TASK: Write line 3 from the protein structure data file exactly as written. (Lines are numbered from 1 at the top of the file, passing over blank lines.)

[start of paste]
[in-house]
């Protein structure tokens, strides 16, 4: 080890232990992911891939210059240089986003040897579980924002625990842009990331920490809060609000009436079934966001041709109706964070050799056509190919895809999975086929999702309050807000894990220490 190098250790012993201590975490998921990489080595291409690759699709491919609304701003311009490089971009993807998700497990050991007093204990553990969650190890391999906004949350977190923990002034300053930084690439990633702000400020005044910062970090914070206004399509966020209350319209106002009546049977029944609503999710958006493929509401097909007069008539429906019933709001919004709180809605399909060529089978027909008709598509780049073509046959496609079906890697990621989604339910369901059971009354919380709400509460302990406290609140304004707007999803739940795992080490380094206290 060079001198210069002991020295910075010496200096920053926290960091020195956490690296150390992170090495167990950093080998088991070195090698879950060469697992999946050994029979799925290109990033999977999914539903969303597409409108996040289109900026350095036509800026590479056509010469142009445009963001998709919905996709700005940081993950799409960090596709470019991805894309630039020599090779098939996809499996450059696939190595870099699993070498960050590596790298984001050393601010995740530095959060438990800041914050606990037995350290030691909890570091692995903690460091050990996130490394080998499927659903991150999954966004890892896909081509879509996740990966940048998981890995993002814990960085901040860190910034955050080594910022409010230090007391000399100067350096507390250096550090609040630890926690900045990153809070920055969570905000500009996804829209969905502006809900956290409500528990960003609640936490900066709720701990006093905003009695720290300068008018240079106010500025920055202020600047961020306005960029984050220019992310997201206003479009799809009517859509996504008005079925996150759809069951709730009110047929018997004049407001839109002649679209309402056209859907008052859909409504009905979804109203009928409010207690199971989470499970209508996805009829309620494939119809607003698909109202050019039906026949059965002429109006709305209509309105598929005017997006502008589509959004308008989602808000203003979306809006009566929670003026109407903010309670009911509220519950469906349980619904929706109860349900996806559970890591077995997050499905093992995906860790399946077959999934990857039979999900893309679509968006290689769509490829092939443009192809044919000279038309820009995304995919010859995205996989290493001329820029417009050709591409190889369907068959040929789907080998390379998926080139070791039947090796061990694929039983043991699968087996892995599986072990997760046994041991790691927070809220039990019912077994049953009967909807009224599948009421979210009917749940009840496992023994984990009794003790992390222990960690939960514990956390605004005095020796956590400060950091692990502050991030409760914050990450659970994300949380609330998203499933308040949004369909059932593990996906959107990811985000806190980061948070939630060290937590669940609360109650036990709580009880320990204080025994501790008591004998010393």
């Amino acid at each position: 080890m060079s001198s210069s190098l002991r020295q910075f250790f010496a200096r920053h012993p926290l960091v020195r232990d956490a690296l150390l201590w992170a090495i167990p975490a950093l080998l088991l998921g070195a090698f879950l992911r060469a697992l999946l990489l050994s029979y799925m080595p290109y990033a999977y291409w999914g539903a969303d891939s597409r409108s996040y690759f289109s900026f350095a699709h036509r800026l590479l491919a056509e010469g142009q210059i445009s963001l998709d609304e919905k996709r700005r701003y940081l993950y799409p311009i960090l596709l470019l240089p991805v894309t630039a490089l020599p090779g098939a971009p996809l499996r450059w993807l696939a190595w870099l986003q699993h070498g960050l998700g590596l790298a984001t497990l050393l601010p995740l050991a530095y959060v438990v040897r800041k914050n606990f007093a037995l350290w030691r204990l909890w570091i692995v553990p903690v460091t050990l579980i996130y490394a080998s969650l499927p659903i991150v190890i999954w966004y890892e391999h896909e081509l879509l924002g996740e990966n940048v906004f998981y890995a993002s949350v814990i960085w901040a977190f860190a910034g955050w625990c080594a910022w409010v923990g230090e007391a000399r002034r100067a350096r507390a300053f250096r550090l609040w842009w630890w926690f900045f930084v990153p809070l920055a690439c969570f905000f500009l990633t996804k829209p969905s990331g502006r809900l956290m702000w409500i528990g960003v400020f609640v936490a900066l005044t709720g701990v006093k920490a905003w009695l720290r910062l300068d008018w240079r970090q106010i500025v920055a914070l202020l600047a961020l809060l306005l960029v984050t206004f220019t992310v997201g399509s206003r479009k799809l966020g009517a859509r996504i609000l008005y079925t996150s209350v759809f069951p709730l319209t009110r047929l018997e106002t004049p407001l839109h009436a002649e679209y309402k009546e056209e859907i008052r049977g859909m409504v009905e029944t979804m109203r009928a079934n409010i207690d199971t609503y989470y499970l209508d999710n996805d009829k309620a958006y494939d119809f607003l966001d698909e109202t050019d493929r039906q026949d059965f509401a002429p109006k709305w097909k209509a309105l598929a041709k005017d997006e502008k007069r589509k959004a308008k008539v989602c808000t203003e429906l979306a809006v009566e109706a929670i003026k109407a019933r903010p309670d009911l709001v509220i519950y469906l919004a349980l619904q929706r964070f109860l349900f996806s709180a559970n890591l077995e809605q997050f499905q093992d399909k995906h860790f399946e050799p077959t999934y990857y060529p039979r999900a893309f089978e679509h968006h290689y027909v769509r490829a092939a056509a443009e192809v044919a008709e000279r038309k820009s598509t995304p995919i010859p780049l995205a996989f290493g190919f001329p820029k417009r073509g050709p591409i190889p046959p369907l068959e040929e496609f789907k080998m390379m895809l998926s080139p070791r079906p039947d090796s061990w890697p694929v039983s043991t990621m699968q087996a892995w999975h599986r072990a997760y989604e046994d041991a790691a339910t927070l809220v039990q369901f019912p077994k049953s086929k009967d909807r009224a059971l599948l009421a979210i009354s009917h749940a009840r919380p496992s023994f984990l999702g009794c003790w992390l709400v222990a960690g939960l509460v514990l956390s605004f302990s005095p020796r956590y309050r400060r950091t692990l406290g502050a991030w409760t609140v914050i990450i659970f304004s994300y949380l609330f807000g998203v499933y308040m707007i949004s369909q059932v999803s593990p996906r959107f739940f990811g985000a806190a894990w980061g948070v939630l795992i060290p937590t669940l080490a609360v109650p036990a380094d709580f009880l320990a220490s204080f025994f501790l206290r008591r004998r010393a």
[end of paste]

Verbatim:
């Amino acid at each position: 080890m060079s001198s210069s190098l002991r020295q910075f250790f010496a200096r920053h012993p926290l960091v020195r232990d956490a690296l150390l201590w992170a090495i167990p975490a950093l080998l088991l998921g070195a090698f879950l992911r060469a697992l999946l990489l050994s029979y799925m080595p290109y990033a999977y291409w999914g539903a969303d891939s597409r409108s996040y690759f289109s900026f350095a699709h036509r800026l590479l491919a056509e010469g142009q210059i445009s963001l998709d609304e919905k996709r700005r701003y940081l993950y799409p311009i960090l596709l470019l240089p991805v894309t630039a490089l020599p090779g098939a971009p996809l499996r450059w993807l696939a190595w870099l986003q699993h070498g960050l998700g590596l790298a984001t497990l050393l601010p995740l050991a530095y959060v438990v040897r800041k914050n606990f007093a037995l350290w030691r204990l909890w570091i692995v553990p903690v460091t050990l579980i996130y490394a080998s969650l499927p659903i991150v190890i999954w966004y890892e391999h896909e081509l879509l924002g996740e990966n940048v906004f998981y890995a993002s949350v814990i960085w901040a977190f860190a910034g955050w625990c080594a910022w409010v923990g230090e007391a000399r002034r100067a350096r507390a300053f250096r550090l609040w842009w630890w926690f900045f930084v990153p809070l920055a690439c969570f905000f500009l990633t996804k829209p969905s990331g502006r809900l956290m702000w409500i528990g960003v400020f609640v936490a900066l005044t709720g701990v006093k920490a905003w009695l720290r910062l300068d008018w240079r970090q106010i500025v920055a914070l202020l600047a961020l809060l306005l960029v984050t206004f220019t992310v997201g399509s206003r479009k799809l966020g009517a859509r996504i609000l008005y079925t996150s209350v759809f069951p709730l319209t009110r047929l018997e106002t004049p407001l839109h009436a002649e679209y309402k009546e056209e859907i008052r049977g859909m409504v009905e029944t979804m109203r009928a079934n409010i207690d199971t609503y989470y499970l209508d999710n996805d009829k309620a958006y494939d119809f607003l966001d698909e109202t050019d493929r039906q026949d059965f509401a002429p109006k709305w097909k209509a309105l598929a041709k005017d997006e502008k007069r589509k959004a308008k008539v989602c808000t203003e429906l979306a809006v009566e109706a929670i003026k109407a019933r903010p309670d009911l709001v509220i519950y469906l919004a349980l619904q929706r964070f109860l349900f996806s709180a559970n890591l077995e809605q997050f499905q093992d399909k995906h860790f399946e050799p077959t999934y990857y060529p039979r999900a893309f089978e679509h968006h290689y027909v769509r490829a092939a056509a443009e192809v044919a008709e000279r038309k820009s598509t995304p995919i010859p780049l995205a996989f290493g190919f001329p820029k417009r073509g050709p591409i190889p046959p369907l068959e040929e496609f789907k080998m390379m895809l998926s080139p070791r079906p039947d090796s061990w890697p694929v039983s043991t990621m699968q087996a892995w999975h599986r072990a997760y989604e046994d041991a790691a339910t927070l809220v039990q369901f019912p077994k049953s086929k009967d909807r009224a059971l599948l009421a979210i009354s009917h749940a009840r919380p496992s023994f984990l999702g009794c003790w992390l709400v222990a960690g939960l509460v514990l956390s605004f302990s005095p020796r956590y309050r400060r950091t692990l406290g502050a991030w409760t609140v914050i990450i659970f304004s994300y949380l609330f807000g998203v499933y308040m707007i949004s369909q059932v999803s593990p996906r959107f739940f990811g985000a806190a894990w980061g948070v939630l795992i060290p937590t669940l080490a609360v109650p036990a380094d709580f009880l320990a220490s204080f025994f501790l206290r008591r004998r010393a």